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If you suffer from pain during sex, here are some tips adapted from "Self-Help Tips for Vulvar Skin Care" (used with permission from the National Vulvodynia Association) to help you reduce your discomfort and enhance your enjoyment during sex:
- Practice Kegel exercises to strengthen the muscles of the pelvic floor
- Use plenty of lubricant.
- Use a topical anesthetic gel with a 5% concentration of the local anesthetic lidocaine to ease burning during intercourse. You can get this with a prescription from your healthcare provider.
- Apply a frozen gel-pack wrapped in a towel to your vulva to ease irritation after manual sexual stimulation or intercourse.
- After intercourse, urinate (to avoid an infection) and rinse your vulva in cool water.
Some women will benefit from training the muscles of the vaginal opening to relax using pelvic floor stretching exercises or lubricated dilators. Other women may benefit from treating vaginal atrophy with regular use of long-acting vaginal moisturizers or low dose vaginal estrogen cream, tablets or ring.
Many women love intercourse for the intimacy and closeness it provides with a partner, as well as for the physical pleasures of intercourse itself. As a result, when intercourse becomes painful, both partners can feel distraught. The first strategy for making intercourse more comfortable is a visit to a healthcare provider to rule out an infection or other medical condition. Treating a bacterial or yeast infection will generally solve the problem.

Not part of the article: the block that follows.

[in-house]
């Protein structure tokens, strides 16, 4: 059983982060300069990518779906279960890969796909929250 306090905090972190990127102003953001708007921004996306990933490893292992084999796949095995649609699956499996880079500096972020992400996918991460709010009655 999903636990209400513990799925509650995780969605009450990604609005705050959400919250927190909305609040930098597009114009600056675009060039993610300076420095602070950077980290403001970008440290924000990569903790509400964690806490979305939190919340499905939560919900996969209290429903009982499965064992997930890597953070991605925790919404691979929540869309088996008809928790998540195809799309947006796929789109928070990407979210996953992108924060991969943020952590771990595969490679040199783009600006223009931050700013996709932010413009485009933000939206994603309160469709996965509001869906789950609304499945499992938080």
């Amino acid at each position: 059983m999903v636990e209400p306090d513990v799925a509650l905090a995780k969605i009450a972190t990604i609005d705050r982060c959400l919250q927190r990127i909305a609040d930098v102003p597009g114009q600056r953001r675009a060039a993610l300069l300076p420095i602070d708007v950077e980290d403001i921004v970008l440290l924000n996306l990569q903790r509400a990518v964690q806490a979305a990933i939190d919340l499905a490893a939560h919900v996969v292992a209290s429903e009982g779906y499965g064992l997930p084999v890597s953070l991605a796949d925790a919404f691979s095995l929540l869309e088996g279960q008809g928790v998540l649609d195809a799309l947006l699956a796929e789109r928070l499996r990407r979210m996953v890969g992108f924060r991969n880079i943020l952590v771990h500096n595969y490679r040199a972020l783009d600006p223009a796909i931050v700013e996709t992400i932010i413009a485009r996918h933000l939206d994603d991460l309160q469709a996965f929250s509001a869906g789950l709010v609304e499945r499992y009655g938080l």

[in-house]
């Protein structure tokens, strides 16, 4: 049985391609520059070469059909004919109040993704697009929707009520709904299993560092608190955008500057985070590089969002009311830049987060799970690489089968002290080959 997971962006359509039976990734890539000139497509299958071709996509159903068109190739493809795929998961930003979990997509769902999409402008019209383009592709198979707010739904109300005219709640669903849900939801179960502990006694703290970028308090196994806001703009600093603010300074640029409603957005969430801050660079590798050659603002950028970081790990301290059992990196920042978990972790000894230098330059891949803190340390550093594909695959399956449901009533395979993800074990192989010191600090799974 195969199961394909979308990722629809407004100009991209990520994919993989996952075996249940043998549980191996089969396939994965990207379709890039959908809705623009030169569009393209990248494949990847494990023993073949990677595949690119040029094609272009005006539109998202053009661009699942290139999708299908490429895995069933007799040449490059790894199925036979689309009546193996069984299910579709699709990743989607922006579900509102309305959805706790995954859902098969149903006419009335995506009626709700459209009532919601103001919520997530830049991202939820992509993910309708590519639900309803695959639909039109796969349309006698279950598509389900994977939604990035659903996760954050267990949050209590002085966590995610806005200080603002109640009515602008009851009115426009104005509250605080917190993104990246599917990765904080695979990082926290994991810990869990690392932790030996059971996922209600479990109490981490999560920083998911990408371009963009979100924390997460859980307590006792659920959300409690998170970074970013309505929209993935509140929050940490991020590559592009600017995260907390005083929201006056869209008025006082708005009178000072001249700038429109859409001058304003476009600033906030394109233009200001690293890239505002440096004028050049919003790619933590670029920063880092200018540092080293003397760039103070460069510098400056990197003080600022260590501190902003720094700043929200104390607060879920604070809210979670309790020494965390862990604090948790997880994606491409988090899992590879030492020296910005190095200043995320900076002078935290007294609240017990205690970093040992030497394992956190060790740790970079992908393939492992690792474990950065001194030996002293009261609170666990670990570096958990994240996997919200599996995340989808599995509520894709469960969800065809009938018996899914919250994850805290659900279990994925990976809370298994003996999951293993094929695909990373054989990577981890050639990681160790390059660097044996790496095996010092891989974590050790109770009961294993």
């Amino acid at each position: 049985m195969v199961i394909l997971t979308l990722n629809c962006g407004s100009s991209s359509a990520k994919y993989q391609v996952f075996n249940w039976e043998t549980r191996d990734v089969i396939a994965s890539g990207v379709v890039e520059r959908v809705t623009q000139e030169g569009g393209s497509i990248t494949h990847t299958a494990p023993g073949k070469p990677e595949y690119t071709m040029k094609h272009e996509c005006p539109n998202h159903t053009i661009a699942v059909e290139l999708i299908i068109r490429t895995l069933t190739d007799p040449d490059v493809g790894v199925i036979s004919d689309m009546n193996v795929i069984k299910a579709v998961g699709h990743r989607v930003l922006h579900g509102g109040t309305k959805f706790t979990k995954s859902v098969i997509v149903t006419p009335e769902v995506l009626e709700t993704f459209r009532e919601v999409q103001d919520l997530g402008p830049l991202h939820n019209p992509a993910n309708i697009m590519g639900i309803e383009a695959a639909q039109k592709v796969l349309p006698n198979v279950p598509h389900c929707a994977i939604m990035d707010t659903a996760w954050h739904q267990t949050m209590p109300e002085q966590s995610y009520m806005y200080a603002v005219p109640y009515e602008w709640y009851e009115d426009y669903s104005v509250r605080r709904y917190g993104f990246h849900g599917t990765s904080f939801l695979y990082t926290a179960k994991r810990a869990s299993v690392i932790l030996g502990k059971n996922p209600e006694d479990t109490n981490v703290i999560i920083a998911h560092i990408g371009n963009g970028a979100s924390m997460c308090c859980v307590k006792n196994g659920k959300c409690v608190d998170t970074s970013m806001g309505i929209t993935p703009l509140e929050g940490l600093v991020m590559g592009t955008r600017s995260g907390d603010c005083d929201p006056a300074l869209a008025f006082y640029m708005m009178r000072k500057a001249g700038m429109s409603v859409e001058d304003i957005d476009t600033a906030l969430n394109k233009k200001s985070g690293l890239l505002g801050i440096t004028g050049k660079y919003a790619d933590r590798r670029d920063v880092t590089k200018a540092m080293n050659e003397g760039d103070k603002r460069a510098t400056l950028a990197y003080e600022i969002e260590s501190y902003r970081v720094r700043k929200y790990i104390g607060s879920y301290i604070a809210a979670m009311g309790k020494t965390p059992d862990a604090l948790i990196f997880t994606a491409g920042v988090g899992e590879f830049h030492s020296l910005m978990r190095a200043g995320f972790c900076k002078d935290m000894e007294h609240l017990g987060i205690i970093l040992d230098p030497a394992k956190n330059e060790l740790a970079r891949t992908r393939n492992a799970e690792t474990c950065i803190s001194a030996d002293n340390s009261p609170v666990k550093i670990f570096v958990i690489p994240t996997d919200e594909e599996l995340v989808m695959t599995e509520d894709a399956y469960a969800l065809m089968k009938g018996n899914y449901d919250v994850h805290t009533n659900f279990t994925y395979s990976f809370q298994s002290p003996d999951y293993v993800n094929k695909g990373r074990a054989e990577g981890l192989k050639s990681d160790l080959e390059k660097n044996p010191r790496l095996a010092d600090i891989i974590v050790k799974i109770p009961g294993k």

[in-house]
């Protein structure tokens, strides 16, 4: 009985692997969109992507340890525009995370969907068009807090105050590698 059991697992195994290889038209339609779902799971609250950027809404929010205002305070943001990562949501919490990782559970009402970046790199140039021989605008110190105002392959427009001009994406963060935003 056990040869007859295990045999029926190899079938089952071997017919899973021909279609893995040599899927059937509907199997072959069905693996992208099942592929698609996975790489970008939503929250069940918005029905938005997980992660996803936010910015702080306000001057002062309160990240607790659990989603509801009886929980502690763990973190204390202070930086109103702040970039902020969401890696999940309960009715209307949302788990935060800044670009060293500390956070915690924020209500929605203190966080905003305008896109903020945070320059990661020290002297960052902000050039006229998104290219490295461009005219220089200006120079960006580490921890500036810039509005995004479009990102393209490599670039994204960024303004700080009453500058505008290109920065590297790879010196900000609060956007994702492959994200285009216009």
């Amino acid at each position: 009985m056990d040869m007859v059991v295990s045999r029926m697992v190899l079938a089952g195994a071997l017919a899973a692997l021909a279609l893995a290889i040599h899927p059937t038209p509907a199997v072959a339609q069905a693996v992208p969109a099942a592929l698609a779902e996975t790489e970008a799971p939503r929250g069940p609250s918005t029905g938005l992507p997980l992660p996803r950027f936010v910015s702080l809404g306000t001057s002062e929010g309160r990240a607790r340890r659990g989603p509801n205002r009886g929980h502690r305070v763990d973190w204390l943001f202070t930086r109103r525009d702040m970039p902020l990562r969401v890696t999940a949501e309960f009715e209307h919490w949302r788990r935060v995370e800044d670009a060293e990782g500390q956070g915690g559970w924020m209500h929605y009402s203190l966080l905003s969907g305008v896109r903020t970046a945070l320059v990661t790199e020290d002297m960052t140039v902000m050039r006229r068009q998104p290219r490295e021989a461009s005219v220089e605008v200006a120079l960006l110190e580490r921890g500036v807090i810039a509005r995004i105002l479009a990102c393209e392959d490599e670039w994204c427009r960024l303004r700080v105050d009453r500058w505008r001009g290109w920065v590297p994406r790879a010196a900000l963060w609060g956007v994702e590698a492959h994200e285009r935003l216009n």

If an infection isn’t the problem, vaginal dryness often is. Try using a store-bought lubricant to make sex more comfortable. There are hundreds of varieties on the market, and a lubricant can help ease penetration, not to mention add some novelty to sex.
In fact, spending more time in foreplay may be the best treatment of all for painful intercourse, since the more aroused a woman is, the more her vagina lubricates and expands. At high levels of arousal, muscular contractions pull the uterus up in to the body, making the vagina longer, which can make more room for a partner’s penis. Waiting until both partners are at peak arousal can be a great strategy for minimizing pain, and encourages couples to expand their sexual repertoire.
If painful intercourse is the result of a health condition, which requires treatment in its own right, a woman should visit her healthcare provider and explore options for treatment. In the meantime, couples still can find other ways to be sexual and feel connected, including manual and oral stimulation, sensual massage, and sex toys.
This content reflects information from various individuals and organizations and may offer alternative or opposing points of view. It should not be used for medical advice, diagnosis or treatment. As always, you should consult with your healthcare provider about your specific health needs.